For veteran Outback Links volunteer Geoff, using his skills gained working on the land to help people in outback Australia is a true labour of love. At 84, Geoff has clocked up a staggering total of 1,577 hours of voluntary work in the bush. Most recently, he returned from a property in Gravesend, helping ease mounting pressure on a farming family undergoing a medical crisis.
Geoff’s (volunteer) presence meant that travel to urgent medical surgery was possible for Geoff (farmer) and his family. It meant they could leave the property with some peace of mind knowing that their animals were tended to and their property was taken care of. Life on the farm is a 24/7 job and someone still needs to tend to those important duties.
For our farmers, volunteers like Geoff allow them to take part in life’s important milestones, surgeries, weddings, funerals and other significant life events.
With his wife Roz, Geoff joined Outback Links in 2008 to share their life skills with those on the land who needed an extra pair of hands.
“I grew up in the country and have always been aware of Frontier Services’ work across outback Australia,” Geoff says. “Once I retired, I had the time to volunteer with Outback Links.”
From property minding, maintenance jobs and looking after farm animals to gardening and painting, there’s very little Geoff can’t turn his hand to. The handy octogenarian tells us it was working on a hobby farm near Renmark, SA, growing grapes and apricots, and later rearing sheep, that taught him and his wife a thing or two about working on the land and with animals.
It’s 13 years ago now but Geoff remembers his first time with the Outback Links like it was yesterday. Leafing through his diary, Geoff recounts how a scheduled visit to a 120,000-acre property, approx 200kms from Quilpie in South West Queensland, translated into a friendship for life.
“Initially we were meant to just help run the sheep and cattle on the property but ended up helping Ross and Wendy in many other ways. Because of the remote location of the farm and their slim contact with the outside world, the family felt extremely isolated. Living with them in their house, sharing our meals with them and lending them an ear – we came away feeling fulfilled.” And that bond between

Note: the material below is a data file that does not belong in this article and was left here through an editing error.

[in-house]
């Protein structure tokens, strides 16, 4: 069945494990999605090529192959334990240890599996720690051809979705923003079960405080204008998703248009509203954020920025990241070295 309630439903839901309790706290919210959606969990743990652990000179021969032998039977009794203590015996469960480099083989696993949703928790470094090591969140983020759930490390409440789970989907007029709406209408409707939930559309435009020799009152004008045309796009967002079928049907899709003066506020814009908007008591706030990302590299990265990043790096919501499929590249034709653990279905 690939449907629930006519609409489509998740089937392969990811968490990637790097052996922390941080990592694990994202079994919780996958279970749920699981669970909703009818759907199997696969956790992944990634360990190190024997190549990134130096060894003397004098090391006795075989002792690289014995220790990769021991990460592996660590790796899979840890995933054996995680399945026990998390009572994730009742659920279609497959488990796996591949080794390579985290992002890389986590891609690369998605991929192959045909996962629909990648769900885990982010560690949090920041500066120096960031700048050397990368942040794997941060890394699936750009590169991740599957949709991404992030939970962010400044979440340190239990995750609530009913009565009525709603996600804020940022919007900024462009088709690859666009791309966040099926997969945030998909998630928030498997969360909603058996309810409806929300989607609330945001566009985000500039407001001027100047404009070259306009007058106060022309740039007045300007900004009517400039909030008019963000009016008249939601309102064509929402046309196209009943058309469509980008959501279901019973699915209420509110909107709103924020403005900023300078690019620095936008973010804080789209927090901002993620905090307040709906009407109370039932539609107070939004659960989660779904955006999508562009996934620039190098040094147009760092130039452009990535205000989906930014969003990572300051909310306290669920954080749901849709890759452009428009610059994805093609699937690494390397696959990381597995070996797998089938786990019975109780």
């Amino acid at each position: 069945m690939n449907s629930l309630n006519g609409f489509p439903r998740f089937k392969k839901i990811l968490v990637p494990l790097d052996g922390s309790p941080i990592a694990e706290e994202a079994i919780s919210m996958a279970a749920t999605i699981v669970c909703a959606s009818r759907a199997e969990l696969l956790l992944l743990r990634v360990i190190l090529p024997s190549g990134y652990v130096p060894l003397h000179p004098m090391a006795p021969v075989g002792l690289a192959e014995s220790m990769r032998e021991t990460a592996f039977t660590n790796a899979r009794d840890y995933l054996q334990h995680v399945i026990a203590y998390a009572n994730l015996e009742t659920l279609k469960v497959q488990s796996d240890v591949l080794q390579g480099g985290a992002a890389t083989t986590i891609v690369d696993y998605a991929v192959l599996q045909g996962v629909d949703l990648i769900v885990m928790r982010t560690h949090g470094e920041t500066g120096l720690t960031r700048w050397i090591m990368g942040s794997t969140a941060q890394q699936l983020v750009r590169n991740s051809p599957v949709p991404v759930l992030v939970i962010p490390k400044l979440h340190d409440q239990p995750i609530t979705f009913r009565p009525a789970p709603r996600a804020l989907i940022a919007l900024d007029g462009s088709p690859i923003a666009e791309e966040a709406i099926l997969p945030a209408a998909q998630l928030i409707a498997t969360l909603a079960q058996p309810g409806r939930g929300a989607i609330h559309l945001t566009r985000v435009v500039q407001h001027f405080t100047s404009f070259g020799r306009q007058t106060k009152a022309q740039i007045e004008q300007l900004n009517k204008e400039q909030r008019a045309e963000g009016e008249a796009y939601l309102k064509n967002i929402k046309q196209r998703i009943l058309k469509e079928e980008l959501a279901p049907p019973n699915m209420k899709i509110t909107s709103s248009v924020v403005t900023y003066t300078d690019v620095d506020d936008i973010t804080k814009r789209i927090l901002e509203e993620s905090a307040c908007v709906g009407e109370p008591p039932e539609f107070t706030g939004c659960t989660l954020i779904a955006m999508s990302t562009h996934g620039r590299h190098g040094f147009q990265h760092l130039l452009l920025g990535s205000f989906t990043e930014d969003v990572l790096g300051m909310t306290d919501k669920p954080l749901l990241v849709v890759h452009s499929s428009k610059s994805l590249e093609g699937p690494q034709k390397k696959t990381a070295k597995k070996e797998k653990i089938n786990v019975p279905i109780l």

the families has stayed strong.
Geoff tells us the power of human connection inspires him to keep going. “Growing up in the outskirts of Clare, 130 kms north of Adelaide, I very quickly got familiar with the vast difference in the standard of living for people in remote areas compared to city folk. I enjoy good health and I am fortunate to be able to contribute to the community through Outback Links. I have made life-long connections in the bush.”
It’s not surprising that in 2014 Geoff was named the NSW Senior Volunteer of the Year and the NSW Mid North Coast’s Volunteer of the Year. In 2019, he was honoured as the Mid North Coast Senior Volunteer of the Year.
“It has been a humbling experience,” he says, adding, “I encourage aspiring Outback Links volunteers to walk the path that Rev. John Flynn once took. I want to reassure them that there has not once been a situation where I have felt uncomfortable. Every experience is rewarding and they leave a lasting impression in our minds and hearts.”
If you want to change lives and make lasting friendships at the same time, get in touch with our friendly Outback Links team online at frontierservices.org/volunteering-to-change-lives or give us a call on 1300 787 247. Alternatively, you can donate below to keep our volunteers on the road.